Sheffield Robotics & the Urban Institute research seminar.
Tuesday 8 November 2016, 2pm.
University of Sheffield, Jessop West, Room 8.

Simon Marvin, Aidan While & Rachel Macrorie.

Innovation in automated systems and digital technologies creates challenges and opportunities for cities. Frontiers of automated urbanism are expanding through developments in artificial intelligence, robotics, drones, sensors, autonomous vehicles, and investment in urban control centres, to increasingly shape everyday life. There is high expectation that Urban Automation (UA) will address a raft of contemporary social, environmental, and economic challenges, and this confidence is supported by global political decisions and substantial financial investment. However whilst UA holds much promissory value for using infrastructures more efficiently, supporting urban living, and responding to ecological turbulence and resource constraint, it also raises issues about identity, trust, control, and automated segregation. Research on UA has to date largely focused upon technological optimisation, deployment and use, and upon harnessing insights from ‘big data’. Societal considerations of UA have predominantly related to legal, public acceptability, safety, data security, and ethical concerns. At the same time, there have been limited attempts to systematically investigate UA as a socio-technical domain in its own right. Here we propose a distinctive analytical framework that focuses on the urban context as a site of eco-systemic experimentation in UA. We examine the emerging logics of UA as defined by axes of: networked infrastructures to individualised service provision, and centralised control-room configuration to localised operational control. On the basis of this typology, we present the Urban Institute’s UA research agenda, which examines how automated urbanism is redefining and restructuring the city.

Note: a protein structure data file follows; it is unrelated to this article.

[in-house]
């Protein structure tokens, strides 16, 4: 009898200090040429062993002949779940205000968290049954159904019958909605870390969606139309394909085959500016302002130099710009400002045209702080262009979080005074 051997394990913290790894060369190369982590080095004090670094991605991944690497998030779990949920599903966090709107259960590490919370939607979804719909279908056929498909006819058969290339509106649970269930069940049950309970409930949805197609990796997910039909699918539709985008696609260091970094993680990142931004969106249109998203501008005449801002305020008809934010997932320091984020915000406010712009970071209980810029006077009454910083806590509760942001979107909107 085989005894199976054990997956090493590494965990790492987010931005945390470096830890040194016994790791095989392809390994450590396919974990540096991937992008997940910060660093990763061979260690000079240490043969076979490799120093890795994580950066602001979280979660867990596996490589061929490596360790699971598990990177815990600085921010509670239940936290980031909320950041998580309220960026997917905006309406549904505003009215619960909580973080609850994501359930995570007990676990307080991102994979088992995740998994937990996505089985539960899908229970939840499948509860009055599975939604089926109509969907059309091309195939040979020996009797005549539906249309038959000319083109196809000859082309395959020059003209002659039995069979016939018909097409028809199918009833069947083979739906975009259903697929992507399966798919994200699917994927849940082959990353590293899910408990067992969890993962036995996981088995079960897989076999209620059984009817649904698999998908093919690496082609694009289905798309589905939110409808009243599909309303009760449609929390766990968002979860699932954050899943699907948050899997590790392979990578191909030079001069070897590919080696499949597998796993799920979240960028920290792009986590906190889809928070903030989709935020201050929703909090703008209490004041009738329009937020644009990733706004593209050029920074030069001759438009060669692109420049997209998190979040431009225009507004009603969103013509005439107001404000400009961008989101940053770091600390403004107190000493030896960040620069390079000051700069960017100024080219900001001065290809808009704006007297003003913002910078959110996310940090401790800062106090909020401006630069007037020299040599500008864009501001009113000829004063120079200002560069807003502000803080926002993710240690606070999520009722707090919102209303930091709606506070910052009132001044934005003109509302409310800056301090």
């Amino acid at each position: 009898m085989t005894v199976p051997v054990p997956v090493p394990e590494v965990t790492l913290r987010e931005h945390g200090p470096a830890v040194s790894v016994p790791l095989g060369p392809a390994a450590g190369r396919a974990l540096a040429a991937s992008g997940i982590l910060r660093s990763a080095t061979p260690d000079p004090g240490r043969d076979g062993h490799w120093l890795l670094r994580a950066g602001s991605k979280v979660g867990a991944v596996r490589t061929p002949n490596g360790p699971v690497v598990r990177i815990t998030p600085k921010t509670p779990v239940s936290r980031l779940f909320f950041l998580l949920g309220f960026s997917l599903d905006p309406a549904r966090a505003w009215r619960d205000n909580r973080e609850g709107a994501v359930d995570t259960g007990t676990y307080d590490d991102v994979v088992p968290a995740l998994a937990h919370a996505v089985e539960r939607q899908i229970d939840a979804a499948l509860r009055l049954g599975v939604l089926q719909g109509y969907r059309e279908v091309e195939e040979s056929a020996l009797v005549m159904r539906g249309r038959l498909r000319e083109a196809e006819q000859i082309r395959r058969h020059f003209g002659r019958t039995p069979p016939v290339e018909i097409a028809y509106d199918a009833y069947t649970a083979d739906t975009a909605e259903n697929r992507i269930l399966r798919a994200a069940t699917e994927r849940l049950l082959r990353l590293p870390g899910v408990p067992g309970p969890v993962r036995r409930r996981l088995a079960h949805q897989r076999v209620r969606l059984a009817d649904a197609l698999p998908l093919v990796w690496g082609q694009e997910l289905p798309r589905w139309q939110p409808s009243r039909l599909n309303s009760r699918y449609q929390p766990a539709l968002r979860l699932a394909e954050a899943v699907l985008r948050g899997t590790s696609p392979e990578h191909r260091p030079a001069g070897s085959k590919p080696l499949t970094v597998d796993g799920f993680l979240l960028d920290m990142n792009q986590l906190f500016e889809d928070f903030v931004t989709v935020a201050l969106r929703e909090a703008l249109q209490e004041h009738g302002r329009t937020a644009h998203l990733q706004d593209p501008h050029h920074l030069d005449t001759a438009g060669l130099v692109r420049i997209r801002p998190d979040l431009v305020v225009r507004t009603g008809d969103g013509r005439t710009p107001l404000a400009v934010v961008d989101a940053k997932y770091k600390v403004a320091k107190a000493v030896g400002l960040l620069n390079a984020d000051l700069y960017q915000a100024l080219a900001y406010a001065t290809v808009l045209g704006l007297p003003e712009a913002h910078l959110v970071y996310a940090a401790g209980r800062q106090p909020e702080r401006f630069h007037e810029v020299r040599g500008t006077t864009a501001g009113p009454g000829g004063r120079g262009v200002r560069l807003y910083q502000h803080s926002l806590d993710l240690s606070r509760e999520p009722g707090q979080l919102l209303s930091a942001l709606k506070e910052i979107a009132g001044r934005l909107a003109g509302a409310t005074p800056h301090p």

Refreshments will be available following the talk